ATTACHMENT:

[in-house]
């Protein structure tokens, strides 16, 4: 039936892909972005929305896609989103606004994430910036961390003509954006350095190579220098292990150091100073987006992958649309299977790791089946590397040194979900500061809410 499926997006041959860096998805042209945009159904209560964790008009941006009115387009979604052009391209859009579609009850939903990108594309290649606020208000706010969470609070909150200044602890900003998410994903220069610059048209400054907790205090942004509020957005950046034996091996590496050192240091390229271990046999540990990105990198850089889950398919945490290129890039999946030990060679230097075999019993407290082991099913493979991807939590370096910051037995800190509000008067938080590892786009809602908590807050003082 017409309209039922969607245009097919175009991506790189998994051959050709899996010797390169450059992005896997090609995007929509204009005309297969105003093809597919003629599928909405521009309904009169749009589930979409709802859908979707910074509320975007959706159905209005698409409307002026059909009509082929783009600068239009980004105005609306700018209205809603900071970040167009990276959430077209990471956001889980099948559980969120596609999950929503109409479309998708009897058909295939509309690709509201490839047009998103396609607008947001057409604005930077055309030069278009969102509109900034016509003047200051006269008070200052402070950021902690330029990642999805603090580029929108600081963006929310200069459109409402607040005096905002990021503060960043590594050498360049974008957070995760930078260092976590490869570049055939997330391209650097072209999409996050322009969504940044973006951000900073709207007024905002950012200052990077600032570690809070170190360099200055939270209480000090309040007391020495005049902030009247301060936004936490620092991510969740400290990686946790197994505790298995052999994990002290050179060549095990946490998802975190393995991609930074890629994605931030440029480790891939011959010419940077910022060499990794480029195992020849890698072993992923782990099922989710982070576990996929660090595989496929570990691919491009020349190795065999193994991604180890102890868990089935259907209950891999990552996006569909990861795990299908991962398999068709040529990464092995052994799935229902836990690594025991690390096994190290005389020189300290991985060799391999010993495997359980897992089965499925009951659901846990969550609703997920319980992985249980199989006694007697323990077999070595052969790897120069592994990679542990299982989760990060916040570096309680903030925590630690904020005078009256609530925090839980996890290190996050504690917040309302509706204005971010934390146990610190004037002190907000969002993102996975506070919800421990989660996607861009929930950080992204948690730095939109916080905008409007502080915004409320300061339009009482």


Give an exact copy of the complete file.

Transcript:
[in-house]
């Protein structure tokens, strides 16, 4: 039936892909972005929305896609989103606004994430910036961390003509954006350095190579220098292990150091100073987006992958649309299977790791089946590397040194979900500061809410 499926997006041959860096998805042209945009159904209560964790008009941006009115387009979604052009391209859009579609009850939903990108594309290649606020208000706010969470609070909150200044602890900003998410994903220069610059048209400054907790205090942004509020957005950046034996091996590496050192240091390229271990046999540990990105990198850089889950398919945490290129890039999946030990060679230097075999019993407290082991099913493979991807939590370096910051037995800190509000008067938080590892786009809602908590807050003082 017409309209039922969607245009097919175009991506790189998994051959050709899996010797390169450059992005896997090609995007929509204009005309297969105003093809597919003629599928909405521009309904009169749009589930979409709802859908979707910074509320975007959706159905209005698409409307002026059909009509082929783009600068239009980004105005609306700018209205809603900071970040167009990276959430077209990471956001889980099948559980969120596609999950929503109409479309998708009897058909295939509309690709509201490839047009998103396609607008947001057409604005930077055309030069278009969102509109900034016509003047200051006269008070200052402070950021902690330029990642999805603090580029929108600081963006929310200069459109409402607040005096905002990021503060960043590594050498360049974008957070995760930078260092976590490869570049055939997330391209650097072209999409996050322009969504940044973006951000900073709207007024905002950012200052990077600032570690809070170190360099200055939270209480000090309040007391020495005049902030009247301060936004936490620092991510969740400290990686946790197994505790298995052999994990002290050179060549095990946490998802975190393995991609930074890629994605931030440029480790891939011959010419940077910022060499990794480029195992020849890698072993992923782990099922989710982070576990996929660090595989496929570990691919491009020349190795065999193994991604180890102890868990089935259907209950891999990552996006569909990861795990299908991962398999068709040529990464092995052994799935229902836990690594025991690390096994190290005389020189300290991985060799391999010993495997359980897992089965499925009951659901846990969550609703997920319980992985249980199989006694007697323990077999070595052969790897120069592994990679542990299982989760990060916040570096309680903030925590630690904020005078009256609530925090839980996890290190996050504690917040309302509706204005971010934390146990610190004037002190907000969002993102996975506070919800421990989660996607861009929930950080992204948690730095939109916080905008409007502080915004409320300061339009009482």